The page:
The next leg is represented by Navy technical warrant holders (TWH) and in-service engineering agents (ISEAs). These activities are ultimately responsible for the safe design and maintenance for their assigned system across the Fleet. The ISEA is responsible for reviewing change recommendations identified by the Sailors and SMEs. They are the signature authority to approve maintenance plan changes.

The last leg of a successful FLEETMER event is the work that NAVSEA04RM and naval sea logistics center (NSLC) provide in failure data analysis, package preparation, event logistics, facilitation, and post-event implementation. NAVSEA04RM facilitators provide review materials and failure information, reinforce the Backfit RCM process and prepare the smooth change package for NSLC implementation.

The FLEETMER process applies NAVSEA’s Backfit RCM methodology. This is basically a roadmap for analyzing procedures. Planned maintenance procedures are in place to prevent equipment failure. Backfit RCM determines if the tasks at hand actually restore and maintain equipment reliability by asking three questions. Firstly, does failure even occur? If it is determined that it will fail without maintenance, the next question to ask is, do the tasks performed actually restore or maintain original reliability? Finally, is the maintenance worth doing?

In some cases it may be more cost effective to run to failure and replace than to maintain. This last question considers safety and environmental consequences as well as operational performance and other failures. Once the requirement is validated by the rules of Backfit RCM, the maintenance procedure is assessed and corrected or updated.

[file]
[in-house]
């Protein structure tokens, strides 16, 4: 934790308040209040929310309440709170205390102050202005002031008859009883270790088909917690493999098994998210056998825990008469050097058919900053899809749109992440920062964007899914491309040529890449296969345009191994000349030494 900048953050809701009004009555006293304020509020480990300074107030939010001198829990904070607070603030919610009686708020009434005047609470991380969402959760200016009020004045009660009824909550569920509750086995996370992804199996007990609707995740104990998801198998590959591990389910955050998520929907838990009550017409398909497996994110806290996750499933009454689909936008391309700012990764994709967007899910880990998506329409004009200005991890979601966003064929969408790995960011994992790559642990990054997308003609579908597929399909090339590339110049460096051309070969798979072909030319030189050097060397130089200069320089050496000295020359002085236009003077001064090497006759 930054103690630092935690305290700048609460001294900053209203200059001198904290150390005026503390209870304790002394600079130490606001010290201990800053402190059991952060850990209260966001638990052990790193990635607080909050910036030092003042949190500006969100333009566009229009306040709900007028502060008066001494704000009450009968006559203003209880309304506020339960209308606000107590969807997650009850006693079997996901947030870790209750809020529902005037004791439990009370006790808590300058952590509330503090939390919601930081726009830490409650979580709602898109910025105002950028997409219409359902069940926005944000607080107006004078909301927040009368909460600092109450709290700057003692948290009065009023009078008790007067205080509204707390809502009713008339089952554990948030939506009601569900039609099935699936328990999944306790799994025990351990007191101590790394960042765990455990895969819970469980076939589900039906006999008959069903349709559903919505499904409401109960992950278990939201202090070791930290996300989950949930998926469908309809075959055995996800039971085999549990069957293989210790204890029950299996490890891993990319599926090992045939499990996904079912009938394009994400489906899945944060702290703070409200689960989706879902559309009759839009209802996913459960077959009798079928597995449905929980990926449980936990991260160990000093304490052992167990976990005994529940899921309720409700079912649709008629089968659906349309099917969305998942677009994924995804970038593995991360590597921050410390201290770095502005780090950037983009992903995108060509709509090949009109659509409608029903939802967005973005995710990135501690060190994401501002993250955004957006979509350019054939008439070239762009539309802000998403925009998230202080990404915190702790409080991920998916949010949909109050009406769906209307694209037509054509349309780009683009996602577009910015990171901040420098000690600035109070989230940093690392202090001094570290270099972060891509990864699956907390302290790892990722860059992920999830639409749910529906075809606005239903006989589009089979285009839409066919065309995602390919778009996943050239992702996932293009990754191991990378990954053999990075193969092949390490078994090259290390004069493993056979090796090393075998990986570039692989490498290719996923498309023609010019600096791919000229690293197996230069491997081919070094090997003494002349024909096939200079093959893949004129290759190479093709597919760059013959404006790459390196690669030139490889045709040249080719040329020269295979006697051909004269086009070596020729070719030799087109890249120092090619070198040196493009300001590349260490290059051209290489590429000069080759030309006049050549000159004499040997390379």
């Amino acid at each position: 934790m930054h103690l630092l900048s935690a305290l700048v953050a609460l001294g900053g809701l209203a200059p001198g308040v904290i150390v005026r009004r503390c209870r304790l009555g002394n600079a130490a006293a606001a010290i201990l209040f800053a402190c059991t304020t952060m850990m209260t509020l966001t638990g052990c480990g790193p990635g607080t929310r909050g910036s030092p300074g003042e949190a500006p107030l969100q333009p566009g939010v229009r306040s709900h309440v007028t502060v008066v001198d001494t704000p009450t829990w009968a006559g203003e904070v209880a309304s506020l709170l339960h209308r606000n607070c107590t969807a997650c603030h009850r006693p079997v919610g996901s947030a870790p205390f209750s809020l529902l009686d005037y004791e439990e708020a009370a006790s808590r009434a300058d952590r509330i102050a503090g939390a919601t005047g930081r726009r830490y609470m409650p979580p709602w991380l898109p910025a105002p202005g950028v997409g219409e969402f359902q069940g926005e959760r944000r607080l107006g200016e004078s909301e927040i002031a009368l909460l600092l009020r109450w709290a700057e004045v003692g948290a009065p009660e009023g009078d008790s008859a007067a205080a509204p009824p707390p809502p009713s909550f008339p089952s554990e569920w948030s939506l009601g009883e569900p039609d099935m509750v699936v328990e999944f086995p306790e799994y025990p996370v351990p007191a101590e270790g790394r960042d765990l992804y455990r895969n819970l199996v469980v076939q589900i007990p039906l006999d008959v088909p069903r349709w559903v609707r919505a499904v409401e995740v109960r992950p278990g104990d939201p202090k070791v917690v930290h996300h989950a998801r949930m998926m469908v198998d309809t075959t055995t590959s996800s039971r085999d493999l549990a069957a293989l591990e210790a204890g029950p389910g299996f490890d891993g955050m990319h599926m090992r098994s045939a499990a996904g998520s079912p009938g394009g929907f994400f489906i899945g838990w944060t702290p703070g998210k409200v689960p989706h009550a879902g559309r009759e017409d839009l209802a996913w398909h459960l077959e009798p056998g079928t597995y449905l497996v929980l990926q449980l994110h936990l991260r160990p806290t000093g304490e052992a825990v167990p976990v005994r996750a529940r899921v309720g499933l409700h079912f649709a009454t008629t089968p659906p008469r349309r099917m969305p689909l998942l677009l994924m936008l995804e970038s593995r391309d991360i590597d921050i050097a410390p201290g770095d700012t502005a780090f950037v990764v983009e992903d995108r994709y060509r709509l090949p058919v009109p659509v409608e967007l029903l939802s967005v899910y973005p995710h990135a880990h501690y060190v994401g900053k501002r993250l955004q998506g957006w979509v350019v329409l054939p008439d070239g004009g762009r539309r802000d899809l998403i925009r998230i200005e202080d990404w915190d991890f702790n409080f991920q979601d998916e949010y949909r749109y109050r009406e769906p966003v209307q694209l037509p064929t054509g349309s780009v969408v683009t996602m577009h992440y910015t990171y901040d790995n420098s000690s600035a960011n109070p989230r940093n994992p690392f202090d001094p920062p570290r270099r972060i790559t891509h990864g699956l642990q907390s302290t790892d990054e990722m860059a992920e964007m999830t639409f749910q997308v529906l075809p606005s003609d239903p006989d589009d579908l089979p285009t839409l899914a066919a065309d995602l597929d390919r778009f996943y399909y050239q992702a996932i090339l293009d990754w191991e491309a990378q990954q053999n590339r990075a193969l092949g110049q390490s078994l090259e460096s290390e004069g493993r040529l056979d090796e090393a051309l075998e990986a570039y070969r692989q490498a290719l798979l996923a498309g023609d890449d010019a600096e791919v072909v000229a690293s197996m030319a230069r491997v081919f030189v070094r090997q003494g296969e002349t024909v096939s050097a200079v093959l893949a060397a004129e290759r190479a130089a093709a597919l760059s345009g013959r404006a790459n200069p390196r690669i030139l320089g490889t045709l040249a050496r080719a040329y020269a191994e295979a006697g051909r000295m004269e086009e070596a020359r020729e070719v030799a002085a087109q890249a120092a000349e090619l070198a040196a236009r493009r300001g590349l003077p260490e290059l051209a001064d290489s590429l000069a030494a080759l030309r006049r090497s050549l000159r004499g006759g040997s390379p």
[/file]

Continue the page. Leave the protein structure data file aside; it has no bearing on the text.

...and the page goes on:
Changes to maintenance requirement cards (MRCs) as a result of FLEETMERs are documented by technical feedback reports (TFBRs), while changes to intermediate- and depot-level tasks are tracked to completion by the appropriate maintenance support activity in coordination with the TWH/ISEA.

The implementation of recommended changes is reviewed every six months during the first two years following a FLEETMER, and a final status report of all implemented with estimated changes impacts is produced at five years.

The FLEETMER process can be found in Section II, Chapter 5 of the Ships' Maintenance and Material Management (3-M) Manual (NAVSEA Instruction 4790.8C).

How You Can Get Involved?

FLEETMER events are only as successful as the number and expertise of system knowledgeable participants. We are especially looking for “deckplate” Sailor participation from maintainers who are currently using the system under review. Deckplate maintainers are usually 1st and 2nd Class Petty Officers.

If you are a Sailor that wants to make an immediate impact on MRCs for your system, let your supervisor know that you would like to attend. Likewise, if you are a supervisor or manager, Sailor involvement can only happen when commands support their participation. Help the Navy improve maintenance by putting the right people in the right place at the right time.

FLEETMERs are announced by Naval message 45 to 60 days prior to the event. Navy 3-M Coordinators receive an email reminder from NSLC as well. Surface Warfare Magazine